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Duration 25 minutes

One continuous movement

Programme note to the first performance

This single movement work is dedicated to Kolkata-born composer, John Mayer, and has a strong Indian influence.  The work contains three strongly contrasting musical ideas, each of which develops organically throughout the work.  It is this organic growth, whereby very different themes evolve from each other, which allows such a long movement to remain whole and logical in structure, whilst at the same time giving full vent to the development of passion and feeling.  The first of the three main ideas is slow, melancholic and plainsong-like.  This is later accompanied by a thematically linked, harmonised arpeggio figuration, which develops into an important thematic idea in its own right.  The second main idea is violent, rhythmically and harmonically ragged, but still linked to the first.  The violence of this section culminates in triumph, but is then replaced by a reflective transformation more suggestive of the opening idea.  The final main idea of the work, again organically originating from the others, is obviously and strongly influenced by Indian classical music, and was conceived immediately after the composer visited Bengal in February 1994.  The drone of the tampura is suggested by the lower instruments, and the sitar-like flourish of the opening of an Indian raga is played by the violins.  Later the pizzicato on the second violin suggests tabla rhythms.  The section concludes with a passage of furious, multi-tempo music, evocative of the final, improvisatory section of the Indian raga.  This material is transformed into a triumphant coda at the end of the work.  As always, the composer finds it impossible to convey through words the heartfelt passion, tragedy and joy which can only be experienced through the sound of music, but he fervently hopes that these few words, inadequate though they may be, help his audience to enjoy this new work.


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Andrew Downes was asked to compose this Fanfare for the Brass Ensemble of the Birmingham School of Music (now Royal Birmingham Conservatoire), directed by Frank Downes, to play at Graduation Ceremonies of the Open University in Great Britain.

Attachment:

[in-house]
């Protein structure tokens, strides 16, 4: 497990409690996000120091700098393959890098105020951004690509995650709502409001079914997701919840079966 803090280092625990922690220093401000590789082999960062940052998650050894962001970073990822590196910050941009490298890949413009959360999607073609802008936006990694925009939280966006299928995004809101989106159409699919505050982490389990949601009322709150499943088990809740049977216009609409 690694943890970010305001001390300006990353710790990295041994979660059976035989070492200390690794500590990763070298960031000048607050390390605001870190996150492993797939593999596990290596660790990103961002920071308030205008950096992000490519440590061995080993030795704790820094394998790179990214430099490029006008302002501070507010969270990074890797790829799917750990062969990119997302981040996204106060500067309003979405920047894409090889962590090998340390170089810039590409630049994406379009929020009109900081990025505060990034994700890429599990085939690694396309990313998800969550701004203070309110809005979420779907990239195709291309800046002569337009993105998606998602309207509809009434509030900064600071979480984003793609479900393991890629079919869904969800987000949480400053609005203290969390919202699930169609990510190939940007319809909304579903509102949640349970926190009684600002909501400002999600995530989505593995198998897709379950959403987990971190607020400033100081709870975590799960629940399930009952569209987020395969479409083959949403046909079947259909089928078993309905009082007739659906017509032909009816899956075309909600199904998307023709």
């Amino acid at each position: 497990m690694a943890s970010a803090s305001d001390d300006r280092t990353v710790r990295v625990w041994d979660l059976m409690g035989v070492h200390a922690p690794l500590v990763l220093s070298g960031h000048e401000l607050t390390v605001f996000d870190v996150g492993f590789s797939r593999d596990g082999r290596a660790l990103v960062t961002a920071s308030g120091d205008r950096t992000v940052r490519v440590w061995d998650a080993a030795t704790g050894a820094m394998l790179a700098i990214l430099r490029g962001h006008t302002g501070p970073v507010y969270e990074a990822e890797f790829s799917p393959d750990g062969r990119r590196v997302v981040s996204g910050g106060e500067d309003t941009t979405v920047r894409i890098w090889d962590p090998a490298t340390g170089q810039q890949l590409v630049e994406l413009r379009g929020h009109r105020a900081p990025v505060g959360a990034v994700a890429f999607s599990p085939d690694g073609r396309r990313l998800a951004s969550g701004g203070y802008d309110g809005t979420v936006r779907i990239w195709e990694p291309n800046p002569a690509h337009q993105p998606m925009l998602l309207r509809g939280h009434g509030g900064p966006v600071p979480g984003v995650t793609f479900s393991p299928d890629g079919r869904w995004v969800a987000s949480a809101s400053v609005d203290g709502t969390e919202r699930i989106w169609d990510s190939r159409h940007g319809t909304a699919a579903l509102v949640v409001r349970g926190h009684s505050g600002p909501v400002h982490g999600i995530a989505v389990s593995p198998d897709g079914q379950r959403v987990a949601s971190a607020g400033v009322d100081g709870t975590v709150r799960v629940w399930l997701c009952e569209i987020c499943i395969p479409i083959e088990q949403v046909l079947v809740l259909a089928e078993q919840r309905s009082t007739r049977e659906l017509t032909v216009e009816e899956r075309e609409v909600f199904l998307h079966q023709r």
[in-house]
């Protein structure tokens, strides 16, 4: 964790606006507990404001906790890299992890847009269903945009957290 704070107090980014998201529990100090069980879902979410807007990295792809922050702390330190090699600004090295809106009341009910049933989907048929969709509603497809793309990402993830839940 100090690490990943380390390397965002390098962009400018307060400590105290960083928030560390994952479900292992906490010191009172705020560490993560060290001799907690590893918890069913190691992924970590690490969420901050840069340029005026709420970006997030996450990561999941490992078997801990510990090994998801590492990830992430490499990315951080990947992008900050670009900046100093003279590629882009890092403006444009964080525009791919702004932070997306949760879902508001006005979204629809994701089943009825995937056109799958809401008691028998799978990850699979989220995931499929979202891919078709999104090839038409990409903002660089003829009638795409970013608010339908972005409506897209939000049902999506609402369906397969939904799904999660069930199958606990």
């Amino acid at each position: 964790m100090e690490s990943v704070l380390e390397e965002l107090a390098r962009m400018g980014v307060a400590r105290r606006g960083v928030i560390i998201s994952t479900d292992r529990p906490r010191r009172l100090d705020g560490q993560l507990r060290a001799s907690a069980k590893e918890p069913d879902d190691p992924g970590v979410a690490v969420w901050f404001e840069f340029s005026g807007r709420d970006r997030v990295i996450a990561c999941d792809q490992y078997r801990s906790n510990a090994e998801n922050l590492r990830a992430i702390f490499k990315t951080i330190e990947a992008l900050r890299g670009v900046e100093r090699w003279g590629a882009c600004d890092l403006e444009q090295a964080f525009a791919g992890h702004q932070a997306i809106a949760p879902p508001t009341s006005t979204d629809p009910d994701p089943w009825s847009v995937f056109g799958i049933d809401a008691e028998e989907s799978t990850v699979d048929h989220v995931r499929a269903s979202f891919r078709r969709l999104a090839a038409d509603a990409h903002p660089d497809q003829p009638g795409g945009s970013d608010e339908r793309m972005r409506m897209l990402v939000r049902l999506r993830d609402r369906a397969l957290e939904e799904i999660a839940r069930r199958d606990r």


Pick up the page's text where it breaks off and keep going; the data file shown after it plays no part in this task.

The Open University has existed since 1970 in the UK. It was set up by the then Prime Minister, the Right Honourable Harold Wilson, to cater for mature students who for one reason or another (often because of World War II) had missed out on Higher Education. The students of the Open University study mainly at home by correspondence, listening to special radio and TV broadcasts and attending occasional weekend or summer residential courses.

The Graduation Ceremonies are held in various parts of the country, and from 1977 when this work was composed, most opened with this Fanfare for a Ceremony for many years. Following the retirement of Frank Downes, and then his successor Reg Reid, the Fanfare has often been played on the organ, by Marcus Huxley and Paul Carr.

Fanfare for a Ceremony has also been performed at numerous Graduation Ceremonies of Birmingham Conservatoire and Birmingham City University.

The work is scored for 13 brass instruments: 6 trumpets, 4 horns, 2 trombones and tuba. A solo trumpet begins the motif, immediately followed by the 2nd trumpet and then one instrument after another. Each take their turn in the tune and then hold their note. Thus a chord is formed and held. The 2nd subject is rhythmic and full of splendour. A central monumental and dignified section on lower instruments followed by rhythmic jubilant triplets on trumpets leads back into the theme of the opening. The piece is designed to be repeated as necessary and stop at the end of sections as and when the procession of dignitaries arrives at the platform at the graduation ceremony.